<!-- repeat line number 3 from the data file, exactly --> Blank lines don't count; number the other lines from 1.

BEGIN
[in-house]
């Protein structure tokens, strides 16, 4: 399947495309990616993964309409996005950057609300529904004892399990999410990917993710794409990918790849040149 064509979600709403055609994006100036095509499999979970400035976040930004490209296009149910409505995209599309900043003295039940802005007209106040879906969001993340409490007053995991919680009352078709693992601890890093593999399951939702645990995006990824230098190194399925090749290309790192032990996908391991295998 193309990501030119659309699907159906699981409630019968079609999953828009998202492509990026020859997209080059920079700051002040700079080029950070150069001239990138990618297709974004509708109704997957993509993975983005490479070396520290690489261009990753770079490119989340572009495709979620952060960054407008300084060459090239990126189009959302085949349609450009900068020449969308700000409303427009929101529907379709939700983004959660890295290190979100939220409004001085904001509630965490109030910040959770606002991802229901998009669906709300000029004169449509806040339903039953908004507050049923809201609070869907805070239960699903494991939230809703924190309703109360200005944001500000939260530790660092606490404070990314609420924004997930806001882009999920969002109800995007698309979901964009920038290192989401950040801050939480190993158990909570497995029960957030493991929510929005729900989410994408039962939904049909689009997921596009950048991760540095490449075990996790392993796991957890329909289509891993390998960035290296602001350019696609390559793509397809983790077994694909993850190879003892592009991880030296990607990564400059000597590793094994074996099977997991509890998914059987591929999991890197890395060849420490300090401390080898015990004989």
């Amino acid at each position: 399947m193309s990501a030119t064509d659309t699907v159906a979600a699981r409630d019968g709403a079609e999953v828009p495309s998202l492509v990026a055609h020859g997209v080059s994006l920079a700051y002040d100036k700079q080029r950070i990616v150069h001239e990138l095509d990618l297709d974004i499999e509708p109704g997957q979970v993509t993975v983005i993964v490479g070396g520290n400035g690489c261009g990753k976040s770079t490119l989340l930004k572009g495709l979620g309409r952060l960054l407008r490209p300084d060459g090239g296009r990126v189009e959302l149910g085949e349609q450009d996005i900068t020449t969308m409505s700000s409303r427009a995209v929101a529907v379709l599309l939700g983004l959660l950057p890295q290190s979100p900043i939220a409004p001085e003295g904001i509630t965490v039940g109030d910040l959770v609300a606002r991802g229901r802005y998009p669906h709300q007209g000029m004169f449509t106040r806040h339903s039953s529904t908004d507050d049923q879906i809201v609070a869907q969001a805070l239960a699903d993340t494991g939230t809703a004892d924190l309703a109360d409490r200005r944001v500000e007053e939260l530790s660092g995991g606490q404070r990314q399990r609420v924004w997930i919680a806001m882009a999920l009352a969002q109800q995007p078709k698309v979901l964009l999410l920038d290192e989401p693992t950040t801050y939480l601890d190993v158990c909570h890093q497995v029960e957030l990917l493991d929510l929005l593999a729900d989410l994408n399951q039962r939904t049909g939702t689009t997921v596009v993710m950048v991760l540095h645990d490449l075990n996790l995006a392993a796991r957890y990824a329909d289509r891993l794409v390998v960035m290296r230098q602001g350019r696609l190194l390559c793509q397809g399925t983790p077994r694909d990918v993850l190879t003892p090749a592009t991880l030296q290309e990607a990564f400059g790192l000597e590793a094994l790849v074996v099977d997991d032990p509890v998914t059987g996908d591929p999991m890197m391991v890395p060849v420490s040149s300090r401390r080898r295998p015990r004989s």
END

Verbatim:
């Amino acid at each position: 399947m193309s990501a030119t064509d659309t699907v159906a979600a699981r409630d019968g709403a079609e999953v828009p495309s998202l492509v990026a055609h020859g997209v080059s994006l920079a700051y002040d100036k700079q080029r950070i990616v150069h001239e990138l095509d990618l297709d974004i499999e509708p109704g997957q979970v993509t993975v983005i993964v490479g070396g520290n400035g690489c261009g990753k976040s770079t490119l989340l930004k572009g495709l979620g309409r952060l960054l407008r490209p300084d060459g090239g296009r990126v189009e959302l149910g085949e349609q450009d996005i900068t020449t969308m409505s700000s409303r427009a995209v929101a529907v379709l599309l939700g983004l959660l950057p890295q290190s979100p900043i939220a409004p001085e003295g904001i509630t965490v039940g109030d910040l959770v609300a606002r991802g229901r802005y998009p669906h709300q007209g000029m004169f449509t106040r806040h339903s039953s529904t908004d507050d049923q879906i809201v609070a869907q969001a805070l239960a699903d993340t494991g939230t809703a004892d924190l309703a109360d409490r200005r944001v500000e007053e939260l530790s660092g995991g606490q404070r990314q399990r609420v924004w997930i919680a806001m882009a999920l009352a969002q109800q995007p078709k698309v979901l964009l999410l920038d290192e989401p693992t950040t801050y939480l601890d190993v158990c909570h890093q497995v029960e957030l990917l493991d929510l929005l593999a729900d989410l994408n399951q039962r939904t049909g939702t689009t997921v596009v993710m950048v991760l540095h645990d490449l075990n996790l995006a392993a796991r957890y990824a329909d289509r891993l794409v390998v960035m290296r230098q602001g350019r696609l190194l390559c793509q397809g399925t983790p077994r694909d990918v993850l190879t003892p090749a592009t991880l030296q290309e990607a990564f400059g790192l000597e590793a094994l790849v074996v099977d997991d032990p509890v998914t059987g996908d591929p999991m890197m391991v890395p060849v420490s040149s300090r401390r080898r295998p015990r004989s």